The Eucharist: from Bread of Refugees
28 March 2021|Thomas Doran
In today’s Gospel, we encounter the very “source and summit” of Christian life: the Eucharist. The Greek Eucharisteo means “to express gratitude”. When we celebrate the Eucharist, we thank God for the gift of being alive. We put aside what breaks us apart and instead break bread together. It does not matter if you are rich or poor, male or female, conservative or liberal, immigrant or citizen, of color or white, LGBTQ+ or straight, cleric or lay. In Holy Communion, all borders are crossed. Every human is made equal, dignified, and unified to Jesus and one another. As one big family, we rise up to join all of Creation’s resounding praise of the Creator.
In today’s Gospel, Jesus celebrates the Last Supper, not unlike Fr. Pierre Ceyrac SJ at a Thai-Cambodian refugee camp above (1986). In the Upper Room, Jesus transubstantiates unleavened, as opposed to leavened, bread. This is significant because unleavened bread is the bread of refugees. Jesus and the disciples were celebrating the Passover, a Jewish holiday which commemorates the Hebrew people’s liberation from Egypt, the place where the infant Jesus was once a refugee. As the Hebrews hastily fled their homes in the great migration known as the Exodus, they did not have time to let the bread dough rise, leaving it unleavened. This unleavened refugee bread from 3000 years is the bread transubstantiated into the Eucharist at every mass today. As Catholics, we carry this unleavened Bread of Life on our spiritual migration back to our homeland in heaven.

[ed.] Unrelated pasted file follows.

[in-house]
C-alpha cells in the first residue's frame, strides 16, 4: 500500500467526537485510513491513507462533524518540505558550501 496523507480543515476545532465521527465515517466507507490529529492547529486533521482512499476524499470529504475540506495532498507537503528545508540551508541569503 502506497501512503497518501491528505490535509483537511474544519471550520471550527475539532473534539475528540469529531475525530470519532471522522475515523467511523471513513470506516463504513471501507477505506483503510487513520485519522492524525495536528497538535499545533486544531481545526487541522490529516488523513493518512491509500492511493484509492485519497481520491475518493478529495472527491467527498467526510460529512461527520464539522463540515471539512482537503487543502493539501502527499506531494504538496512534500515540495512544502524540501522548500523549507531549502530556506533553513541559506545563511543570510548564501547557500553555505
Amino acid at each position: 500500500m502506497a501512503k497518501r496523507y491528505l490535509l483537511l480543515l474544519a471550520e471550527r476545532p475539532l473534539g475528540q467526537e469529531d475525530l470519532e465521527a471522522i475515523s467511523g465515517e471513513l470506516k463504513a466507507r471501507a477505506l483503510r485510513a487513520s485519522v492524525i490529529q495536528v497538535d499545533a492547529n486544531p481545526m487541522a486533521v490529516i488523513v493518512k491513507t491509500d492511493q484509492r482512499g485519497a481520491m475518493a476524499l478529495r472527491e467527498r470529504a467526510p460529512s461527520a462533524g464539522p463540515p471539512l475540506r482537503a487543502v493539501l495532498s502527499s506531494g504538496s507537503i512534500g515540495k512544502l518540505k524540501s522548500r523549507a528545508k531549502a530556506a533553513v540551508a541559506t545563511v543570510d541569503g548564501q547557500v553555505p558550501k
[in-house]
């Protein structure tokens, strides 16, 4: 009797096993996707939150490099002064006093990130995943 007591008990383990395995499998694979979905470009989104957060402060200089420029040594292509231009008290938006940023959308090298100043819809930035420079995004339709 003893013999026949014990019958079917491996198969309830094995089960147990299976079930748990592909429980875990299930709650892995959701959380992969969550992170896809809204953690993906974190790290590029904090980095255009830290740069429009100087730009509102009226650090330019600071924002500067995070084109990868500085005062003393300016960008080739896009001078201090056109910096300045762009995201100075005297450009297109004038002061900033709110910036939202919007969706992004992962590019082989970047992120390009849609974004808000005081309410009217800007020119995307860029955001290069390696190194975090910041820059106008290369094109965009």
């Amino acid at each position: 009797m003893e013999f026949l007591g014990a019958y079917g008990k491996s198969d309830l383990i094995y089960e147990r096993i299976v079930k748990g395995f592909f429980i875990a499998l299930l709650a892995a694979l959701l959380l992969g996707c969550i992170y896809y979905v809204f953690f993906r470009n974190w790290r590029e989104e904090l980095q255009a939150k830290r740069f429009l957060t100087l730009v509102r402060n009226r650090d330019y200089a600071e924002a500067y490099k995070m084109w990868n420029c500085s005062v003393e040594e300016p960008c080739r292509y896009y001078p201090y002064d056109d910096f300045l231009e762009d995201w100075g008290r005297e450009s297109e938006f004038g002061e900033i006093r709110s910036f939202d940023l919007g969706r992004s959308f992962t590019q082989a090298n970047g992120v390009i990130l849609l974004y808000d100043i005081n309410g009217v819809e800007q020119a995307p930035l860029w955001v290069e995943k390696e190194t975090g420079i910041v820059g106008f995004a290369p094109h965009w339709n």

For prayer today, perhaps you can ponder the following reflection questions. What does the Eucharist mean to you? What is it like to receive Him? What does it mean to ingest Him, to eat Him? How do you experience God in the Sacrament? What does it mean that the Holy Eucharist is transubstantiated from the bread of refugees? In what ways can you grow in gratitude and communion with others?
Thomas Doran is a Jesuit novice from Omaha, Nebraska. He is working with JRS/USA as a part of Jesuit formation called “Long Experiment.” Thomas will share weekly reflections during Lent. Click here to see his reflection rom last week.